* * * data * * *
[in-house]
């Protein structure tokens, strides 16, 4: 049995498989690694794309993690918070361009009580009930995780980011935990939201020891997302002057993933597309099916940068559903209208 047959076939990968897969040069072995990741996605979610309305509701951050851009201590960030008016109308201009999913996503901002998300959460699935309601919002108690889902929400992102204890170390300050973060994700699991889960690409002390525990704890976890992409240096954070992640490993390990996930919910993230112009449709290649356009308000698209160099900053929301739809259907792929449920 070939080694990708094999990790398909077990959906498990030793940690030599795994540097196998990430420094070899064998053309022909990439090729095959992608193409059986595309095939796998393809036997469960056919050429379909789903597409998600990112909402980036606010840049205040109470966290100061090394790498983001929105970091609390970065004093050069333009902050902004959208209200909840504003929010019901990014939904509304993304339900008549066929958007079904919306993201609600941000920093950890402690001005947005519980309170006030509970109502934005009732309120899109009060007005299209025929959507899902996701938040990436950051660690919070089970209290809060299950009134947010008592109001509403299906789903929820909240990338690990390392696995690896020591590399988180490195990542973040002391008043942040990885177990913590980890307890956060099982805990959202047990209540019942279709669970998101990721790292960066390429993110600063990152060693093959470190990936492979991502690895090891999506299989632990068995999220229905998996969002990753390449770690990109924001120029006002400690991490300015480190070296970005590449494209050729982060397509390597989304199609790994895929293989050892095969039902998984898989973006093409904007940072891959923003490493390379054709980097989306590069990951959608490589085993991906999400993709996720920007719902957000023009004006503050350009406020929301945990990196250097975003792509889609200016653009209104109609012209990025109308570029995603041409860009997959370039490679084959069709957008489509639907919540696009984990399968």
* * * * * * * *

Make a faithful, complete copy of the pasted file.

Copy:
[in-house]
């Protein structure tokens, strides 16, 4: 049995498989690694794309993690918070361009009580009930995780980011935990939201020891997302002057993933597309099916940068559903209208 047959076939990968897969040069072995990741996605979610309305509701951050851009201590960030008016109308201009999913996503901002998300959460699935309601919002108690889902929400992102204890170390300050973060994700699991889960690409002390525990704890976890992409240096954070992640490993390990996930919910993230112009449709290649356009308000698209160099900053929301739809259907792929449920 070939080694990708094999990790398909077990959906498990030793940690030599795994540097196998990430420094070899064998053309022909990439090729095959992608193409059986595309095939796998393809036997469960056919050429379909789903597409998600990112909402980036606010840049205040109470966290100061090394790498983001929105970091609390970065004093050069333009902050902004959208209200909840504003929010019901990014939904509304993304339900008549066929958007079904919306993201609600941000920093950890402690001005947005519980309170006030509970109502934005009732309120899109009060007005299209025929959507899902996701938040990436950051660690919070089970209290809060299950009134947010008592109001509403299906789903929820909240990338690990390392696995690896020591590399988180490195990542973040002391008043942040990885177990913590980890307890956060099982805990959202047990209540019942279709669970998101990721790292960066390429993110600063990152060693093959470190990936492979991502690895090891999506299989632990068995999220229905998996969002990753390449770690990109924001120029006002400690991490300015480190070296970005590449494209050729982060397509390597989304199609790994895929293989050892095969039902998984898989973006093409904007940072891959923003490493390379054709980097989306590069990951959608490589085993991906999400993709996720920007719902957000023009004006503050350009406020929301945990990196250097975003792509889609200016653009209104109609012209990025109308570029995603041409860009997959370039490679084959069709957008489509639907919540696009984990399968």